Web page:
If you're looking to peacefully divorce in Washington State mediation is your best option. And we're not just saying that because we're Seattle mediators!
While other states have only recently begun promoting the use of divorce mediation Washington State has been working to offer its residents alternative dispute resolution options, as opposed to adversarial litigation, since the 1980's.
That's why if you're in the early stages of planning for an uncontested divorce in Washington State, and want to avoid the destructive process of lawyer led litigation, you're smart to want to learn more about mediation. And below, you'll find answers to common questions about divorce mediation in Washington State.
Or, if you and your spouse already know you want to mediate, and you live in King County or anywhere else in the Evergreen State, book an initial meeting to learn more about our online divorce mediation services.Book an Initial Meeting
The most notable observation about working with Equitable Mediation was that the process Joe and Cheryl follow is really well described on their web site, through all the documentation they provide and make available, and via the meetings we had with them.
I am impressed by how organized they were and how smoothly our mediation went working with them!former client, Bellevue, WA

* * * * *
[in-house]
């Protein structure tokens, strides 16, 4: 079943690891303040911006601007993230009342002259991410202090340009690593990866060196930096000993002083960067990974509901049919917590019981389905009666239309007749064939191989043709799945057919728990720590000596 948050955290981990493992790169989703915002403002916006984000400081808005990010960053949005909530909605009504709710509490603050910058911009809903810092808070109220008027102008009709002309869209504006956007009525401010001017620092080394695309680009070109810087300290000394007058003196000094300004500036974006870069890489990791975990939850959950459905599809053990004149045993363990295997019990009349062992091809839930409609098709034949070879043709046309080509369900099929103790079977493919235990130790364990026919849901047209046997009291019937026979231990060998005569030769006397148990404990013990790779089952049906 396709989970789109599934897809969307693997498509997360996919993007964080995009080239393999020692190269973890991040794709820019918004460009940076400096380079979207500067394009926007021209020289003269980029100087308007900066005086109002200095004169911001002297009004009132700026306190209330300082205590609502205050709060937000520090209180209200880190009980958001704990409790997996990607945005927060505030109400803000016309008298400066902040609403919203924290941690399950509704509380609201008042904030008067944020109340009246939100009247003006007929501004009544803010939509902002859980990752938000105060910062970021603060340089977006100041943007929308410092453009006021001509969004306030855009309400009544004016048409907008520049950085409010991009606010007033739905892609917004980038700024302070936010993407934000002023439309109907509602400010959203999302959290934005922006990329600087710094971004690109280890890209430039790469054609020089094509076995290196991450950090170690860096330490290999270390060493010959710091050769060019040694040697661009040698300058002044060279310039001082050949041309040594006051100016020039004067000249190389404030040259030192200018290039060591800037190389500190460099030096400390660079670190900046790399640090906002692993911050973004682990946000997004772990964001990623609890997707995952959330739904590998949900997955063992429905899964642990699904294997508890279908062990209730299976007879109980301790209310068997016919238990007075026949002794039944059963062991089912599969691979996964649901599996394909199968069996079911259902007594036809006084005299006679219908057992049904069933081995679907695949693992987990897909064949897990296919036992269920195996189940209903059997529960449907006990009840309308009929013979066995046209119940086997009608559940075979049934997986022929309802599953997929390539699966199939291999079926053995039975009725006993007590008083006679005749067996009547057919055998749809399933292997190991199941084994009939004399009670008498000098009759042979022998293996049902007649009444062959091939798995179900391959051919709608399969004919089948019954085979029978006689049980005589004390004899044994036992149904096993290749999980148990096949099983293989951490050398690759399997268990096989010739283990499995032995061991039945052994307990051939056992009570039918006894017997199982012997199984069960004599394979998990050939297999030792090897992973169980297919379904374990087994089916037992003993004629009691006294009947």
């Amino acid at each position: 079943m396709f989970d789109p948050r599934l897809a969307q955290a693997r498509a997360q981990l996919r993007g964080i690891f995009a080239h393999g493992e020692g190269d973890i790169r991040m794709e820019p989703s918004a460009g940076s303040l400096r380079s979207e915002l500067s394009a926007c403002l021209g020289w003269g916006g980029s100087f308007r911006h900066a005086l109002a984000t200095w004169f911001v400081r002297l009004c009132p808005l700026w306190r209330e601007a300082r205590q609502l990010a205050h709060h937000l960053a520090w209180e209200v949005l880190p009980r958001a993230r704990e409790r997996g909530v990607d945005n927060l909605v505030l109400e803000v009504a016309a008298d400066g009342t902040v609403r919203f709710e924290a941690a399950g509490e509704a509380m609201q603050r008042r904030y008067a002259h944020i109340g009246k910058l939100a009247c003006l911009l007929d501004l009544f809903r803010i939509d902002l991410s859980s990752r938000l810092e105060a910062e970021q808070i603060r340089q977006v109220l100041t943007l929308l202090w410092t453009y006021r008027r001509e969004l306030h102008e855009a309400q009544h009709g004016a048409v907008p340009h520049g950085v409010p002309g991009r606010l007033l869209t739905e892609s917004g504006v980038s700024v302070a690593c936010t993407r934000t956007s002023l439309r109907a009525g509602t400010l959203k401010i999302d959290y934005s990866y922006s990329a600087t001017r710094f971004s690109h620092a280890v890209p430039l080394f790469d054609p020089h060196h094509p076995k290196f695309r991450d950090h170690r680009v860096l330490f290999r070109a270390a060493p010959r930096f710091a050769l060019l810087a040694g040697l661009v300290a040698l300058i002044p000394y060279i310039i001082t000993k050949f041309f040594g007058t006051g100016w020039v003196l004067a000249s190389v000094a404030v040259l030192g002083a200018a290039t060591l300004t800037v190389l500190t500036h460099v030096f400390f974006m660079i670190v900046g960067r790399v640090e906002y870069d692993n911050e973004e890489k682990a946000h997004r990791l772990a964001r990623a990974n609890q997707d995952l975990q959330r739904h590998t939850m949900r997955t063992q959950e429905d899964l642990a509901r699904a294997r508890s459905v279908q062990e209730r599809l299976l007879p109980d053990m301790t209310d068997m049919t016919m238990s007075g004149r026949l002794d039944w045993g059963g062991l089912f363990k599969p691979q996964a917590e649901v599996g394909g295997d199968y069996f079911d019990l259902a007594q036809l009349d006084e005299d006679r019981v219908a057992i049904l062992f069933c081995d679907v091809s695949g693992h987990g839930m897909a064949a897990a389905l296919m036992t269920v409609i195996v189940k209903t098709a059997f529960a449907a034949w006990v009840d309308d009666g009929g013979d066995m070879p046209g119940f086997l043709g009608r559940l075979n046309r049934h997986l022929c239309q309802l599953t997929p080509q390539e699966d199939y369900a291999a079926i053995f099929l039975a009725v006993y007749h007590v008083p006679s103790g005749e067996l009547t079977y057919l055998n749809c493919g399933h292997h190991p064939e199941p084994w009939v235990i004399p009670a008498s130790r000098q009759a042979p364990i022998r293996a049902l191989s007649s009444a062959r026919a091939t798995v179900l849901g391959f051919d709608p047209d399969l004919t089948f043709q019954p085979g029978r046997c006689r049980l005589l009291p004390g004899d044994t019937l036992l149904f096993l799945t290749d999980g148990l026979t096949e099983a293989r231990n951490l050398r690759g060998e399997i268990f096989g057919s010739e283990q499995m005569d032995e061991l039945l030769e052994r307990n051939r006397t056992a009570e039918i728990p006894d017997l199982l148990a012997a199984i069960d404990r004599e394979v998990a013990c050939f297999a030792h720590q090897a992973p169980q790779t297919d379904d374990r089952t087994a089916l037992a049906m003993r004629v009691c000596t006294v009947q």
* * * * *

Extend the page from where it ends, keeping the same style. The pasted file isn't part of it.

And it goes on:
What I most appreciated about working with Equitable Mediation was their efficient and well-structured process, Cheryl's help in preparation, and Joe's constructive tone and approach during the mediation.former client, Seattle, WA
Joe and Cheryl were extremely professional and their thorough divorce mediation process was efficient and well-executed.former client, Redmond, WA
Cheryl and Joe went above and beyond throughout the entire process.
Joe did a great job of keeping the mediation going with just the right amount of personality.
And I appreciated the kind ear and warm support from Cheryl during these difficult circumstances.former client, Mercer Island, WA
In Washington State divorce mediation may either be conducted using a family law court-supported Washington State Dispute Resolution Center (DRC), or conducted privately by working with Seattle divorce mediators like us.
And while a DRC is certainly a viable conflict resolution option for those with simple cases, it may not be best equipped to handle the complexities that most divorcing clients typically have.
With that in mind, at a very high level, the Washington State divorce process using private mediation (with us) would be as follows:
The parties (you and your spouse) would engage the services of divorce mediator Joe Dillon - instead of using divorce lawyers to litigate or engage in a collaborative law process.